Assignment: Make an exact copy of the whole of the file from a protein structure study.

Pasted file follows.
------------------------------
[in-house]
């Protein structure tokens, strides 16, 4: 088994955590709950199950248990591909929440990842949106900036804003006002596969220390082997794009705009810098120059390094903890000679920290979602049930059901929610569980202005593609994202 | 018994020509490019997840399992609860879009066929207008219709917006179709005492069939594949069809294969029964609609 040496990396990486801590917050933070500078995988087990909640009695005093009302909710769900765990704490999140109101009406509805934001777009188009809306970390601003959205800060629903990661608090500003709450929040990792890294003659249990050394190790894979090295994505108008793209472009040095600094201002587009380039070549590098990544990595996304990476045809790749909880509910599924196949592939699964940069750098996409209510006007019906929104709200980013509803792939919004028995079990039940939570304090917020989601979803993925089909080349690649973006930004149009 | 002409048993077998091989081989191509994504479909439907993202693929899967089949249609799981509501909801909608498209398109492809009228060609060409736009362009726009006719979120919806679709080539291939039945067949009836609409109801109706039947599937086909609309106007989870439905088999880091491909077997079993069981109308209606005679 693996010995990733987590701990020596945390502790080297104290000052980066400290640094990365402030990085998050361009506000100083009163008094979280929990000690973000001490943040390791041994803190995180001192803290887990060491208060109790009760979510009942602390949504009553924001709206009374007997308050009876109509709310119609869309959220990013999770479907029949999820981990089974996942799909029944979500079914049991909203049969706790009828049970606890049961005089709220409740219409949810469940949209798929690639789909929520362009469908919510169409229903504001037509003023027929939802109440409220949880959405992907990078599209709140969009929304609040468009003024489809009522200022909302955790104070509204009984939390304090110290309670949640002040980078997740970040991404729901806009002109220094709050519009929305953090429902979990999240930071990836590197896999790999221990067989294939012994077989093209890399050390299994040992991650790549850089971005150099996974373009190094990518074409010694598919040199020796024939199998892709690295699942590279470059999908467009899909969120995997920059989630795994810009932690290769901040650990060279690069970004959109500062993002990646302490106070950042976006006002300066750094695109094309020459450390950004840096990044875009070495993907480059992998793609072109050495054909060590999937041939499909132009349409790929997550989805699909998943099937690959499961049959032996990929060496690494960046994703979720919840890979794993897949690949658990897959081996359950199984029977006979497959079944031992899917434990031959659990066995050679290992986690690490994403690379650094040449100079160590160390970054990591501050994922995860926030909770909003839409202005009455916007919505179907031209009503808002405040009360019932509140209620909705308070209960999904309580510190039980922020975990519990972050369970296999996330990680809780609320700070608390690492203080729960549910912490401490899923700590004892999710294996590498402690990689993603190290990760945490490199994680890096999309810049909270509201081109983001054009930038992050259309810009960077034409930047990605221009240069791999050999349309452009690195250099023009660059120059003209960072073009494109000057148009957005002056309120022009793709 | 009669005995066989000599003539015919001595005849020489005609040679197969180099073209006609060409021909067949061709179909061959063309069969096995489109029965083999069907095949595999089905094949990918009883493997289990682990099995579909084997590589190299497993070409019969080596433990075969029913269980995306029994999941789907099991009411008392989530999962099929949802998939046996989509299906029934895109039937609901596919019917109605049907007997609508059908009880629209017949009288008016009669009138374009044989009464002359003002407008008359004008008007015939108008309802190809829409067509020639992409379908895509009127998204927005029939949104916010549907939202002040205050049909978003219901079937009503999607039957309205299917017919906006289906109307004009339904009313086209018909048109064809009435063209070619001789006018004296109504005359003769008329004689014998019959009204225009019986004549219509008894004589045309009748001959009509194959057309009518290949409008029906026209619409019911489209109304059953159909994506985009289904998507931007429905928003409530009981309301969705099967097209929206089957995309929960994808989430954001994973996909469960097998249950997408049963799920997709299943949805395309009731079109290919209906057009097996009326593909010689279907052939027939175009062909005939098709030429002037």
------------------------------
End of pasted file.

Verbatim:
[in-house]
């Protein structure tokens, strides 16, 4: 088994955590709950199950248990591909929440990842949106900036804003006002596969220390082997794009705009810098120059390094903890000679920290979602049930059901929610569980202005593609994202 | 018994020509490019997840399992609860879009066929207008219709917006179709005492069939594949069809294969029964609609 040496990396990486801590917050933070500078995988087990909640009695005093009302909710769900765990704490999140109101009406509805934001777009188009809306970390601003959205800060629903990661608090500003709450929040990792890294003659249990050394190790894979090295994505108008793209472009040095600094201002587009380039070549590098990544990595996304990476045809790749909880509910599924196949592939699964940069750098996409209510006007019906929104709200980013509803792939919004028995079990039940939570304090917020989601979803993925089909080349690649973006930004149009 | 002409048993077998091989081989191509994504479909439907993202693929899967089949249609799981509501909801909608498209398109492809009228060609060409736009362009726009006719979120919806679709080539291939039945067949009836609409109801109706039947599937086909609309106007989870439905088999880091491909077997079993069981109308209606005679 693996010995990733987590701990020596945390502790080297104290000052980066400290640094990365402030990085998050361009506000100083009163008094979280929990000690973000001490943040390791041994803190995180001192803290887990060491208060109790009760979510009942602390949504009553924001709206009374007997308050009876109509709310119609869309959220990013999770479907029949999820981990089974996942799909029944979500079914049991909203049969706790009828049970606890049961005089709220409740219409949810469940949209798929690639789909929520362009469908919510169409229903504001037509003023027929939802109440409220949880959405992907990078599209709140969009929304609040468009003024489809009522200022909302955790104070509204009984939390304090110290309670949640002040980078997740970040991404729901806009002109220094709050519009929305953090429902979990999240930071990836590197896999790999221990067989294939012994077989093209890399050390299994040992991650790549850089971005150099996974373009190094990518074409010694598919040199020796024939199998892709690295699942590279470059999908467009899909969120995997920059989630795994810009932690290769901040650990060279690069970004959109500062993002990646302490106070950042976006006002300066750094695109094309020459450390950004840096990044875009070495993907480059992998793609072109050495054909060590999937041939499909132009349409790929997550989805699909998943099937690959499961049959032996990929060496690494960046994703979720919840890979794993897949690949658990897959081996359950199984029977006979497959079944031992899917434990031959659990066995050679290992986690690490994403690379650094040449100079160590160390970054990591501050994922995860926030909770909003839409202005009455916007919505179907031209009503808002405040009360019932509140209620909705308070209960999904309580510190039980922020975990519990972050369970296999996330990680809780609320700070608390690492203080729960549910912490401490899923700590004892999710294996590498402690990689993603190290990760945490490199994680890096999309810049909270509201081109983001054009930038992050259309810009960077034409930047990605221009240069791999050999349309452009690195250099023009660059120059003209960072073009494109000057148009957005002056309120022009793709 | 009669005995066989000599003539015919001595005849020489005609040679197969180099073209006609060409021909067949061709179909061959063309069969096995489109029965083999069907095949595999089905094949990918009883493997289990682990099995579909084997590589190299497993070409019969080596433990075969029913269980995306029994999941789907099991009411008392989530999962099929949802998939046996989509299906029934895109039937609901596919019917109605049907007997609508059908009880629209017949009288008016009669009138374009044989009464002359003002407008008359004008008007015939108008309802190809829409067509020639992409379908895509009127998204927005029939949104916010549907939202002040205050049909978003219901079937009503999607039957309205299917017919906006289906109307004009339904009313086209018909048109064809009435063209070619001789006018004296109504005359003769008329004689014998019959009204225009019986004549219509008894004589045309009748001959009509194959057309009518290949409008029906026209619409019911489209109304059953159909994506985009289904998507931007429905928003409530009981309301969705099967097209929206089957995309929960994808989430954001994973996909469960097998249950997408049963799920997709299943949805395309009731079109290919209906057009097996009326593909010689279907052939027939175009062909005939098709030429002037």